rejuvenated
        > by having several layers of veneers "cold-molded " over the
        outside of the
        > hull. The operation was apparently a success, 'cause last I heard
        they
        > were still living on the boat down in those cold climes. Rot
        doesn't like
        > cold. <g> Their fix was kind of like what Allan Vaitses used to
        promote
        > for getting a few more seasons out of an old fishing boat by
        fiberglassing
        > it. It'll work for a while, maybe a long while someplace like the
        > Antarctic, but when it goes bad the only thing the boat will be
        good for
        > is firewood. But the couple from South Georgia's boat was written
        up in
        > Wooden Boat, so people all over the place started thinking that a
        > cold-molded shell was a good way to "save" an old boat. <sigh>
        >
        > A few years ago a fellow I know slightly bought an old British
        > double-ended sailboat that had been treated to the cold-molding
        fix. She
        > looked fine outside, and a quick glance inside didn't look too
        bad. One
        > day he had to cut through the cold-molded shell for some reason.
        What he
        > found was a layer of compost between the shell and a thin layer of
        halfway
        > decent wood that was what you'd seen in your quick glance inside.
        He
        > stripped off all the cold-molded shell and found there was
        scarcely a
        > single plank worth saving. He gave up and the boatyard broke up
        the
        > derelict hulk a few months ago. :o( Don't do it!
        >
        > The cotton or oakum is the caulking, any goop is just "seam
        compound" to
        > fair the seam. The cotton or oakum doesn't just keep water out,
        it
        > stiffens the hull. Trying to replace real caulking with goop is a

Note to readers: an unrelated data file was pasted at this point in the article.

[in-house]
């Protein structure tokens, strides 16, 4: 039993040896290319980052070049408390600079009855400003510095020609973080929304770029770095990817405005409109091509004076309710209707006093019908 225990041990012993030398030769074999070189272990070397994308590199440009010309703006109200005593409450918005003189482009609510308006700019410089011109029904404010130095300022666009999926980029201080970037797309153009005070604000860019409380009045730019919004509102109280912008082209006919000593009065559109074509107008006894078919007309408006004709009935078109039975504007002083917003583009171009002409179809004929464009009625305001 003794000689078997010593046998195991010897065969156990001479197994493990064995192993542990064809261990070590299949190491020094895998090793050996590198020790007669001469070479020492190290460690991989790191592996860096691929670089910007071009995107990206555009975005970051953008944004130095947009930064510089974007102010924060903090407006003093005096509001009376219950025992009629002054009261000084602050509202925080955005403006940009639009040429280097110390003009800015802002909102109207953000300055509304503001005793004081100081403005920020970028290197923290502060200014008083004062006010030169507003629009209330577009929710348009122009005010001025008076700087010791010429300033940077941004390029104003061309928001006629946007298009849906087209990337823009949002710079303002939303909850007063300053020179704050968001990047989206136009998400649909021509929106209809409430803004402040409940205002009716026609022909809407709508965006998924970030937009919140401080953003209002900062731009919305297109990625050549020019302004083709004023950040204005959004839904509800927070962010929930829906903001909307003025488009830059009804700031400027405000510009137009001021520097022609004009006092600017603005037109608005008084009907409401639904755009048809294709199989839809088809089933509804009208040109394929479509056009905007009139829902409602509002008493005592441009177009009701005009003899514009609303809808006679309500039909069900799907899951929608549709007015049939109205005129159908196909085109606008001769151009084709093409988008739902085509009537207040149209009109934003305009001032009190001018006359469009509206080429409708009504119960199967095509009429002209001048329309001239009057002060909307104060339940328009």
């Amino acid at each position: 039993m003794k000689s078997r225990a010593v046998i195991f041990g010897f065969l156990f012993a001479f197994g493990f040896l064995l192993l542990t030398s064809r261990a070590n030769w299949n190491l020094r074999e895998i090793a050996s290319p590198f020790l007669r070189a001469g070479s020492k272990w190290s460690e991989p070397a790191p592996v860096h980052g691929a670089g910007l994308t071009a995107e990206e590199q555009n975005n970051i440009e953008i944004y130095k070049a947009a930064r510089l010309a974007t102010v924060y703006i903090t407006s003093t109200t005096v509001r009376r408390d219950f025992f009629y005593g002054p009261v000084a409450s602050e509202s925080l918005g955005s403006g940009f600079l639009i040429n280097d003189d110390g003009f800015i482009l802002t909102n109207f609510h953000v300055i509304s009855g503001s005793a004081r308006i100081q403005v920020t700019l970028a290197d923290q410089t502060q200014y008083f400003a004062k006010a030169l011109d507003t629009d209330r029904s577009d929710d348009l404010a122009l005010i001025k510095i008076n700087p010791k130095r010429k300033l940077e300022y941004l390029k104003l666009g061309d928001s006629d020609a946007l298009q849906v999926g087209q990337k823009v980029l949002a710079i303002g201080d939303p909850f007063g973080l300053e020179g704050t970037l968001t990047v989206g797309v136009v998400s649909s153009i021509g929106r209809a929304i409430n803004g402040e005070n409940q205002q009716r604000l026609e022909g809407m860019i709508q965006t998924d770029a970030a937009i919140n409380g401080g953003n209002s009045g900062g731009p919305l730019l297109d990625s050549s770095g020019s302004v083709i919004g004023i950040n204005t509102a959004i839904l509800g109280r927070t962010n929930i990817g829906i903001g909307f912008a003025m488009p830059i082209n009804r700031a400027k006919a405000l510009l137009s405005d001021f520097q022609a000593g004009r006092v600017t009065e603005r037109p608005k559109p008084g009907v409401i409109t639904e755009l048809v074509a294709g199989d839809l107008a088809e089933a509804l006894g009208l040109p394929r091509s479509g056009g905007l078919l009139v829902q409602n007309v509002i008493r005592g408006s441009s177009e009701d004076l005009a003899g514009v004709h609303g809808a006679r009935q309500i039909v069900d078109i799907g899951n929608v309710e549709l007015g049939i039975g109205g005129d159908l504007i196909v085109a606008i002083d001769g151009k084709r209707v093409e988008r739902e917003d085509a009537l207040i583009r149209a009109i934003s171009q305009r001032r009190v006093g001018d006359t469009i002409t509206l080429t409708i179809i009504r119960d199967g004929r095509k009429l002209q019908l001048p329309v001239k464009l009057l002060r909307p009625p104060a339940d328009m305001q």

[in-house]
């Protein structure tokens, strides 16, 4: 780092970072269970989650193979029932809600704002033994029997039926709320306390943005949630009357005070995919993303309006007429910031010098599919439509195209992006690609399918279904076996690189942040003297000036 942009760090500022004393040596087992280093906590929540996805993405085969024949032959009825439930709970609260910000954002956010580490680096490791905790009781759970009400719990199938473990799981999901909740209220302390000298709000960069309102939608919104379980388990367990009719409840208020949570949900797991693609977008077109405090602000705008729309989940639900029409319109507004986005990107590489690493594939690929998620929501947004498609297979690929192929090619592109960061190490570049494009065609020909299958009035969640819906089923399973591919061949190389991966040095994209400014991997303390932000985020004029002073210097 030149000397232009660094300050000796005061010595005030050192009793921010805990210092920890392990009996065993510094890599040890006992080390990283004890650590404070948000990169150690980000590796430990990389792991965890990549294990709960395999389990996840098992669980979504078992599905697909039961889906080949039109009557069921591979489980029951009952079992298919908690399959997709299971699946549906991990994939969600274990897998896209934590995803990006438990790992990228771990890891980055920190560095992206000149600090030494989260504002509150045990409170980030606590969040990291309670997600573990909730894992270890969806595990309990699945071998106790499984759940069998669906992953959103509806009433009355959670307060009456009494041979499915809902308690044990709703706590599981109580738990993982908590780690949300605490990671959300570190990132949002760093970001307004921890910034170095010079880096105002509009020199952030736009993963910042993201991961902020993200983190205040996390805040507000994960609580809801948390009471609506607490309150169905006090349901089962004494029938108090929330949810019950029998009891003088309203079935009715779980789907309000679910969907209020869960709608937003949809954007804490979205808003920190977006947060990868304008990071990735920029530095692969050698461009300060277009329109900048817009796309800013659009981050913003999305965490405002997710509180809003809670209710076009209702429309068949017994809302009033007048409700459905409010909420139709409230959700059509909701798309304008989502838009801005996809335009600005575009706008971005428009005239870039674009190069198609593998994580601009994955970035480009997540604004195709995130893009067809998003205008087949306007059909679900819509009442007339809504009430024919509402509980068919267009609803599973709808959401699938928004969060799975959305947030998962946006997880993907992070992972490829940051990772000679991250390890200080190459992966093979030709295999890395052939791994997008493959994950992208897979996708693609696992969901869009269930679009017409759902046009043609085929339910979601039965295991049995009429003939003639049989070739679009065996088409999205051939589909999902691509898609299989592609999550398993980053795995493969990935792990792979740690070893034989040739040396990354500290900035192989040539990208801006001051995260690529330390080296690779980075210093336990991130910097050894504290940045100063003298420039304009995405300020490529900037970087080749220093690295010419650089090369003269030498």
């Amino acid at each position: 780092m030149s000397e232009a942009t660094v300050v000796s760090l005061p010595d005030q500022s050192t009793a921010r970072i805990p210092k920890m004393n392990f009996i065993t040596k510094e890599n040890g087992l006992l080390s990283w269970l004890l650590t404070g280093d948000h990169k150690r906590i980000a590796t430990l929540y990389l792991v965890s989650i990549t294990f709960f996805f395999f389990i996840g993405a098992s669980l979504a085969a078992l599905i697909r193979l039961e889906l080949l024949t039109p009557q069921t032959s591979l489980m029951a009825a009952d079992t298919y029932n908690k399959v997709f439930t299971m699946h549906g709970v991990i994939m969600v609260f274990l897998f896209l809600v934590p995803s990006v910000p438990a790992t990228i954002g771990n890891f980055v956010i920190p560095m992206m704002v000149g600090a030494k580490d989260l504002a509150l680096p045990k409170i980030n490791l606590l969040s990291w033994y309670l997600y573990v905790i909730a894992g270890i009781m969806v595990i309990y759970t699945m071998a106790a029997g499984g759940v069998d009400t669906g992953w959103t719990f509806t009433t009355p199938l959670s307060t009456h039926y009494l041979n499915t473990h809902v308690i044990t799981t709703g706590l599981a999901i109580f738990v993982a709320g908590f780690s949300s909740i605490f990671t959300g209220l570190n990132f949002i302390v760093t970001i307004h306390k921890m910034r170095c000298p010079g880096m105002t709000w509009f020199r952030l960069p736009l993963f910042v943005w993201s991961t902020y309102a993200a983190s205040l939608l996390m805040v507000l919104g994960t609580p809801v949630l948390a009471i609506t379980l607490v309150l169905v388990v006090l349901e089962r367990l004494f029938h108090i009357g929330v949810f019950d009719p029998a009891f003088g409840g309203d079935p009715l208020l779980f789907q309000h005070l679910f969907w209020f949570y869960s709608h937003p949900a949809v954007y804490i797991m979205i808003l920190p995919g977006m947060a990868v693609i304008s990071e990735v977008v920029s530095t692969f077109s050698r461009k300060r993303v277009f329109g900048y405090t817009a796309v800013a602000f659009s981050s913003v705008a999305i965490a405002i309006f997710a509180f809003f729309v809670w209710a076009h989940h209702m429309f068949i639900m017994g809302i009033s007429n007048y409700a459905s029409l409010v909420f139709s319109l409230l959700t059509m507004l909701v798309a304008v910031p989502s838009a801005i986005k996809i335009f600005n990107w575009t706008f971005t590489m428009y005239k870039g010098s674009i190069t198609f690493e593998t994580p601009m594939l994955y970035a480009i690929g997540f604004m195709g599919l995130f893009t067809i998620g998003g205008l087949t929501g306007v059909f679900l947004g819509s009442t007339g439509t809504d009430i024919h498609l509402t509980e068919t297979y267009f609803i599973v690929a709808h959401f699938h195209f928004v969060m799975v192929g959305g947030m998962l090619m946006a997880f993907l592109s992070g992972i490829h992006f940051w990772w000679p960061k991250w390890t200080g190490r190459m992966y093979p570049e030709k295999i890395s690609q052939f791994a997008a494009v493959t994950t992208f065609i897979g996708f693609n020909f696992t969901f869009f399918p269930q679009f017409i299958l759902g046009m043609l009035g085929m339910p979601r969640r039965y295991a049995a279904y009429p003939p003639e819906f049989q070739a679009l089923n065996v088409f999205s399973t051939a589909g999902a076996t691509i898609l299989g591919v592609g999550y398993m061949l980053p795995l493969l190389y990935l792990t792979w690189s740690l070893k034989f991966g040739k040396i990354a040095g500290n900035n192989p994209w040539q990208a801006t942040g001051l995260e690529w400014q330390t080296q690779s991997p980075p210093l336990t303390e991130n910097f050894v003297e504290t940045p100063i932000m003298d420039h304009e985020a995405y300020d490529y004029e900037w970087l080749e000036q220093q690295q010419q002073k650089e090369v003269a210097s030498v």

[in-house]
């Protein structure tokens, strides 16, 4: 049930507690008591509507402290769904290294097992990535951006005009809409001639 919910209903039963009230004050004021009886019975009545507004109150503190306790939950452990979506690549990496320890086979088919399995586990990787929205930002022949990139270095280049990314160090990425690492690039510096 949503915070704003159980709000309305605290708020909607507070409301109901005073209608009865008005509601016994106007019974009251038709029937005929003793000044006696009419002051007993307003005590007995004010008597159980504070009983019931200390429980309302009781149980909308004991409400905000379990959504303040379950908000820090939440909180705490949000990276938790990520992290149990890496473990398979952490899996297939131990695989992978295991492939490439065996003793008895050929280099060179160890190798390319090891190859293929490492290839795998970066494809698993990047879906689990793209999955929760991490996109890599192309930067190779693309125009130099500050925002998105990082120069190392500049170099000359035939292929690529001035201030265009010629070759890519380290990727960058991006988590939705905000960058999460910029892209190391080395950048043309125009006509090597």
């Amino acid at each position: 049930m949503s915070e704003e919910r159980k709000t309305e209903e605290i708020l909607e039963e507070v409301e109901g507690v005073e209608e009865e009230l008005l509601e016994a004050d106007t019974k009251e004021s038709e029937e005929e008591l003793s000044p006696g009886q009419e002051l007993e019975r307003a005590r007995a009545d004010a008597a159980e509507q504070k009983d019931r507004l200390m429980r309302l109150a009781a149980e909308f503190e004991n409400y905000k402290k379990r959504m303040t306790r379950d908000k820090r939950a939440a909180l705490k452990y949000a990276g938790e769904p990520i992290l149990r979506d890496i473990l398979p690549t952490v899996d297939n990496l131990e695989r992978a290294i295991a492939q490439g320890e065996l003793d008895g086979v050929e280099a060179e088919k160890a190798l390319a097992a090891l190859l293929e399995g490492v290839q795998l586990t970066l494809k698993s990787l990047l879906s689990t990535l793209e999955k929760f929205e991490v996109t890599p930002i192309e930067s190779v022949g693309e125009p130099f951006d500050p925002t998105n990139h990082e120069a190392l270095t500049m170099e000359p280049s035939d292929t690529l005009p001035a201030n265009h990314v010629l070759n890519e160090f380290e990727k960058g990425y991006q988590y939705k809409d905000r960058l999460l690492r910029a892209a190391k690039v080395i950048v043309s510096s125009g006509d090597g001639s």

criminal
        > delusion.
        >
        > On Wed, 27 Aug 2008 20:29:58 -0700, Giuliano G wrote:
        >
        > > ...
        > > My personal opinion and also experience is that each time you
        are trying
        > > to take a shortcut, you end up to spend more money and labor
        than doing
        > > the work right the first time.
        > > ...
        > > Bevare of the specialty products that dno't need the cotton, I
        heared
        > > bad thinks about such great convenience and fast applications,
        and then
        > > will take you ten time more than the time of caulking just to go
        all
        > > over with a razor blade and remove that junk from the seams.
        > >  ...
        >
        > --
        > John <jkohnen@...>
        > No man is justified in doing evil on the ground of expediency.
        > <Franklin D. Roosevelt>
        >
      • Archie
        Thanks for the information. We are located near Port Townsend Washington and are looking for someone that can help. Arch E. Van Belle ... From: John Kohnen
        Message 3 of 19 , Aug 29, 2008
          Thanks for the information. We are located near Port Townsend Washington and are looking for someone that can help.

          Arch E. Van Belle

          --- On Wed, 8/27/08, John Kohnen <jkohnen@...> wrote:

          From: John Kohnen <jkohnen@...>
          Subject: Re: [AtkinBoats] Restoring a vintage wooden boat
          To: AtkinBoats@yahoogroups.com
          Date: Wednesday, August 27, 2008, 11:12 PM

          That cement stuff is just seam compound. The real caulking is the cotton
          or oakum stuffed into the seams beneath the seam compound. Clean all the